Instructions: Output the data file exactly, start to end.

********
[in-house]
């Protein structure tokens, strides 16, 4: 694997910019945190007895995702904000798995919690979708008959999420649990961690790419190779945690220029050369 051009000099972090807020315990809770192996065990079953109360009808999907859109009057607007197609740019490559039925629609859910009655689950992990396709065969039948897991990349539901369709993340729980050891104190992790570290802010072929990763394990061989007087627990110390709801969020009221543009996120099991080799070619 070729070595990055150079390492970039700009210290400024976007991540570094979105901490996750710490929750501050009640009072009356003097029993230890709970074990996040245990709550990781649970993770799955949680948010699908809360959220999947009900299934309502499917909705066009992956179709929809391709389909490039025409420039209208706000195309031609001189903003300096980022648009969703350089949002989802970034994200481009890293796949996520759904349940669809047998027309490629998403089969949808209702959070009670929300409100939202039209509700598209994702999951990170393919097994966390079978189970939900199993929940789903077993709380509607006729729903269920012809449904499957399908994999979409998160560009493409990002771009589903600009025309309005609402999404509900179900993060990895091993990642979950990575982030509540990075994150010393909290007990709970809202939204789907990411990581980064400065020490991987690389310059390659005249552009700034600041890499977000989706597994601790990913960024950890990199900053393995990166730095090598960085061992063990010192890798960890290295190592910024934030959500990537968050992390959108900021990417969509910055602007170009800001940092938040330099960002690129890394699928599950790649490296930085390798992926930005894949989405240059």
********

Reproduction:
[in-house]
């Protein structure tokens, strides 16, 4: 694997910019945190007895995702904000798995919690979708008959999420649990961690790419190779945690220029050369 051009000099972090807020315990809770192996065990079953109360009808999907859109009057607007197609740019490559039925629609859910009655689950992990396709065969039948897991990349539901369709993340729980050891104190992790570290802010072929990763394990061989007087627990110390709801969020009221543009996120099991080799070619 070729070595990055150079390492970039700009210290400024976007991540570094979105901490996750710490929750501050009640009072009356003097029993230890709970074990996040245990709550990781649970993770799955949680948010699908809360959220999947009900299934309502499917909705066009992956179709929809391709389909490039025409420039209208706000195309031609001189903003300096980022648009969703350089949002989802970034994200481009890293796949996520759904349940669809047998027309490629998403089969949808209702959070009670929300409100939202039209509700598209994702999951990170393919097994966390079978189970939900199993929940789903077993709380509607006729729903269920012809449904499957399908994999979409998160560009493409990002771009589903600009025309309005609402999404509900179900993060990895091993990642979950990575982030509540990075994150010393909290007990709970809202939204789907990411990581980064400065020490991987690389310059390659005249552009700034600041890499977000989706597994601790990913960024950890990199900053393995990166730095090598960085061992063990010192890798960890290295190592910024934030959500990537968050992390959108900021990417969509910055602007170009800001940092938040330099960002690129890394699928599950790649490296930085390798992926930005894949989405240059």